Initial unemployment insurance claims rose to 965,000 last week on signs of a slowdown in hiring due to pandemic restrictions, the Labor Department reported Thursday.
The total was worse than Wall Street’s estimate of 800,000 and above the previous week’s total of 784,000.
Markets reacted little to the number as the slowdown in economic activity is expected to receive more impetus from Washington. President-elect Joe Biden later announced his hopes for another package that is expected to be worth more than $ 1 trillion later Thursday.
Futures prices continued to show fractional opening gains on Wall Street.
Still, the number of unemployed for the week ending January 9 was another sign of economic turmoil caused by restrictions on activities to combat the pandemic. The total was the highest since the week of August 22, when just over 1 million claims were filed.
The ongoing claims were also higher, increasing 199,000 to 5.27 million. This number is a week behind the weekly loss amount and has increased for the first time since late November.
The total number of those receiving government benefits fell sharply despite the increase in weekly numbers. That level fell from 19.2 million the previous week to 18.4 million. The data are two weeks behind the weekly damage amount. The decrease is mainly due to a decrease in emergency filing requests, but it remains well above the 2.18 million who received benefits a year earlier.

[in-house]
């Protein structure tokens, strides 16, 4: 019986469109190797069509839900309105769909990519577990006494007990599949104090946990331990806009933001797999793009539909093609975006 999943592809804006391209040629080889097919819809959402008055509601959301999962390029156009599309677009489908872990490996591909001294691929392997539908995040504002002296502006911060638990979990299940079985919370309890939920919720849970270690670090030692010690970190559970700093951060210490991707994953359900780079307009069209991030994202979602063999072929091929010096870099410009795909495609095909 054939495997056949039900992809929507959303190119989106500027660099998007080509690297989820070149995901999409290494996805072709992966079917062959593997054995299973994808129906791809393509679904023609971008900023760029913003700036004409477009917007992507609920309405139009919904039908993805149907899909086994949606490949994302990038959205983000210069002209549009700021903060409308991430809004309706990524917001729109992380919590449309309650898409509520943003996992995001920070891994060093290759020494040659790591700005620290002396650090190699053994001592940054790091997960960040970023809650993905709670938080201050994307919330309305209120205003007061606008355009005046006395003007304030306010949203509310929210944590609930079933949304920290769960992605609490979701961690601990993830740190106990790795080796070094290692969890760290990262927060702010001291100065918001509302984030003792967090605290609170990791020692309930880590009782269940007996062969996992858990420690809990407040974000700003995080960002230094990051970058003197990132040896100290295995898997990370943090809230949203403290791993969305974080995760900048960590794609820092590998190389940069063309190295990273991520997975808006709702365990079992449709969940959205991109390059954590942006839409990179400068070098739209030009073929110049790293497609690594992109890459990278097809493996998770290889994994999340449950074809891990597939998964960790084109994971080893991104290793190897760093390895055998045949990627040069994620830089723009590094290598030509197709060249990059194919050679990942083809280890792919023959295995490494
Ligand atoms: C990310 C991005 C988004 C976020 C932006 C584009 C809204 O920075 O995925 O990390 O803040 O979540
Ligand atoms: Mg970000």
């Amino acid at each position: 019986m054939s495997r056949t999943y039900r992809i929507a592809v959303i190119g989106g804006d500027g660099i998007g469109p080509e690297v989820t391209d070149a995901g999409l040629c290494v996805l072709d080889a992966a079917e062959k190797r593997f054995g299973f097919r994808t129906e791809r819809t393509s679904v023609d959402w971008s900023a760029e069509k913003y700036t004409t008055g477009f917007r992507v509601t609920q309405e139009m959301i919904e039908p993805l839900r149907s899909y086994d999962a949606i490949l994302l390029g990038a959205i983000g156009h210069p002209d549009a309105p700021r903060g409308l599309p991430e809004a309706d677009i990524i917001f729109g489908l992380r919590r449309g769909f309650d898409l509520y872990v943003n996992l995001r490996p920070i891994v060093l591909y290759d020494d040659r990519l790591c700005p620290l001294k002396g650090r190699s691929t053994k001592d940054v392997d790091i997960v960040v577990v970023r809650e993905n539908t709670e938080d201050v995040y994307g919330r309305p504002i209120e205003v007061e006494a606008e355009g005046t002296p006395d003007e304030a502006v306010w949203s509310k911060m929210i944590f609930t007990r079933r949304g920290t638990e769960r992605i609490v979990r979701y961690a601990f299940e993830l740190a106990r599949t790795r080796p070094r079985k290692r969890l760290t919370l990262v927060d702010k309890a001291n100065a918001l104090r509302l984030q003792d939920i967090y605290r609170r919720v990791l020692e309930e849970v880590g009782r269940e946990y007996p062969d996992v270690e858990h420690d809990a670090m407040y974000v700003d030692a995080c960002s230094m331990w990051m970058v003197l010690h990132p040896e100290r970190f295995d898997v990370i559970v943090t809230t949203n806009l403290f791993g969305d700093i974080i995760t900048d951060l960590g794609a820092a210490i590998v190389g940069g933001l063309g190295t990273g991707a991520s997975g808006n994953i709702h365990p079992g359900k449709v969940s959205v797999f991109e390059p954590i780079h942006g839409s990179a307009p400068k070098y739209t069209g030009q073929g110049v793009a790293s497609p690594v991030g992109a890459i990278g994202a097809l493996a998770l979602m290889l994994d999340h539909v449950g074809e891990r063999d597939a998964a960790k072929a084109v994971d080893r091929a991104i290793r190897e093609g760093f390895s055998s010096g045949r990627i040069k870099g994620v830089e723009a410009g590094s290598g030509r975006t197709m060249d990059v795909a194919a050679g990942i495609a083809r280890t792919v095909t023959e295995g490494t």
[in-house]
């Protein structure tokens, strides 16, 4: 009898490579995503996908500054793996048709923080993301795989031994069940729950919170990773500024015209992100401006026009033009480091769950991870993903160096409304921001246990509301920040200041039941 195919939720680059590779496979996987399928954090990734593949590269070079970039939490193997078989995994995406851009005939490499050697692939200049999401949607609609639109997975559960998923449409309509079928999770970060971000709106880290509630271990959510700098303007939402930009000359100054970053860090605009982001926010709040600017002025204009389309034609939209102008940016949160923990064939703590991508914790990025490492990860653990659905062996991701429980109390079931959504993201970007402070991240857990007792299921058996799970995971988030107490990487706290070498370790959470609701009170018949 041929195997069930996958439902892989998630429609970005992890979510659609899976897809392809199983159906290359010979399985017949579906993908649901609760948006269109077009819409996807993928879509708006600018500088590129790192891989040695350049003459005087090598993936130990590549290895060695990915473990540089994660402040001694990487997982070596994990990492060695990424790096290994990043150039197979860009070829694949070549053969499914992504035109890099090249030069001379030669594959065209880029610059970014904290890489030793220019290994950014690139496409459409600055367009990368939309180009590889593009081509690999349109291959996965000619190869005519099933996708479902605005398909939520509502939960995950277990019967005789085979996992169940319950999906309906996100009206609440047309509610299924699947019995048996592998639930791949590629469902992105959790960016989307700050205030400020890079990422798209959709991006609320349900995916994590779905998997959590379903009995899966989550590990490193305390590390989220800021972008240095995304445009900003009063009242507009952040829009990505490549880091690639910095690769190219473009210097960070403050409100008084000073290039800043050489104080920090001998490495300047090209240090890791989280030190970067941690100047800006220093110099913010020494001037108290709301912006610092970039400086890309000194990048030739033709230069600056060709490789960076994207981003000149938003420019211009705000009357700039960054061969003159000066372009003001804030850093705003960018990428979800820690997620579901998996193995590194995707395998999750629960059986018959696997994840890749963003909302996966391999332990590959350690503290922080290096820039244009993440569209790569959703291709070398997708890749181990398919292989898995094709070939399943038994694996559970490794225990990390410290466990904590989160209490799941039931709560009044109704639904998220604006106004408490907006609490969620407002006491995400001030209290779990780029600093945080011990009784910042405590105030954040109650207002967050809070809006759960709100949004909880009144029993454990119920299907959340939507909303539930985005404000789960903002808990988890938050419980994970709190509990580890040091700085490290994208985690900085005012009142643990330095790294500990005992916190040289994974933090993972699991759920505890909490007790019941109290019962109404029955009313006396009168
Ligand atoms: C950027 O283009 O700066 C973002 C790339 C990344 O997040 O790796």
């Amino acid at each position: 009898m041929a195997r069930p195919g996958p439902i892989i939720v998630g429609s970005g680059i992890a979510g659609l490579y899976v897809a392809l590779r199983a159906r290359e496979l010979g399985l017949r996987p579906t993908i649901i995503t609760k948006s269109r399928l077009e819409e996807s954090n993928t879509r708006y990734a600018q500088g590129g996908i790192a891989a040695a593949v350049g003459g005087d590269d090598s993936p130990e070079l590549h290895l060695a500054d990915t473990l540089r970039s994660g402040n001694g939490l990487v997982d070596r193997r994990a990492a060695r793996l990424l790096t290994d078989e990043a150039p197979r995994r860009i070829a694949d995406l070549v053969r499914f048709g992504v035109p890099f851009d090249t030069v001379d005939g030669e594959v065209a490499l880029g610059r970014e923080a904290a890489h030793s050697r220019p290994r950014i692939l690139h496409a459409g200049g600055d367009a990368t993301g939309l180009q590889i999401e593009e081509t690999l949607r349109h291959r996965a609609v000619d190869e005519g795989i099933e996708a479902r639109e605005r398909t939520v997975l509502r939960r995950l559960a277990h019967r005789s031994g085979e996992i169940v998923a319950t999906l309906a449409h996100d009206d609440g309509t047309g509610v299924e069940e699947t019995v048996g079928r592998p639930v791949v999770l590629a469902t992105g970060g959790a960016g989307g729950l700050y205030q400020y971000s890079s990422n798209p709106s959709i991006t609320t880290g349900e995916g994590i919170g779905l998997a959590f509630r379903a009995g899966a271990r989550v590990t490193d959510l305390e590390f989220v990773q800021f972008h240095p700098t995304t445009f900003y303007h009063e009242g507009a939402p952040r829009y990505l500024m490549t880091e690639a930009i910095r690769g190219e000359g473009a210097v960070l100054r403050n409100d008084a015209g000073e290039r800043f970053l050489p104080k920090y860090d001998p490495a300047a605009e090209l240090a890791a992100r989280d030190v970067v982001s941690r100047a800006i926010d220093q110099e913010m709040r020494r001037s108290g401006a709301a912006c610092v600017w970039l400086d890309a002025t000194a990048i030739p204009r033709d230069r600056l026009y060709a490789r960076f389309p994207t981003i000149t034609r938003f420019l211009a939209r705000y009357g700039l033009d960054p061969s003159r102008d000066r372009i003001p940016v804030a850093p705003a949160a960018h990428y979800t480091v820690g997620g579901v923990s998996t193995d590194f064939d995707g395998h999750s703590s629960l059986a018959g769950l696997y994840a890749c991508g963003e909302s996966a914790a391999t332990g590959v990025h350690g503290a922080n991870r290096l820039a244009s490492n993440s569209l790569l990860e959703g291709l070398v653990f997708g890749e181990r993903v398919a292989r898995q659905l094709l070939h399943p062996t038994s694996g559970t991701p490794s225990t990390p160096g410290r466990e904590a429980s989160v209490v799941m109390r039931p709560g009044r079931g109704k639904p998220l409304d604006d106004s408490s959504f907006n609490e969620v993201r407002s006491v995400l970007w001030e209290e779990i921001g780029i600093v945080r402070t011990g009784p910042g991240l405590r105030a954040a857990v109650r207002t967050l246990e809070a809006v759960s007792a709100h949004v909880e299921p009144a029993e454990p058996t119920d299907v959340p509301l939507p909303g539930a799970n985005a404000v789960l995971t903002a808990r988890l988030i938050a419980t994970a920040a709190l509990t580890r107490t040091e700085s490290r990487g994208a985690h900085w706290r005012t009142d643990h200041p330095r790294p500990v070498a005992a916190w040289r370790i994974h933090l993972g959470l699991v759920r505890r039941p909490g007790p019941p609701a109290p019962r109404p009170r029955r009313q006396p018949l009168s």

The surge in claims was spread across a handful of states, especially those with stricter restrictions on businesses.
Illinois, where Chicago has put pressure on restaurants, jumped 51,280 according to unadjusted data. Other big winners were California, which doesn’t even allow outdoor dining, and its damage numbers rose by 20,587, a 13% increase. New York rose 15,559.
However, some countries with relatively loose restrictions also recorded noticeable increases. Florida more than doubled its claims to 50,747 while Texas saw an increase of 14,282.
Recently, there have been signs that the job gains that began in May have been cooling off.
In December, non-farm wages and salaries fell for the first time during the recovery from lows in the Covid market, declining 140,000 while the unemployment rate was 6.7%.
The Federal Reserve said Wednesday that business contacts in the central bank’s 12 districts reported a decline in recruitment and difficulty filling positions. Economists generally view the economy as slow in 2021 but gain momentum as the year progresses and the Covid-19 vaccine spreads.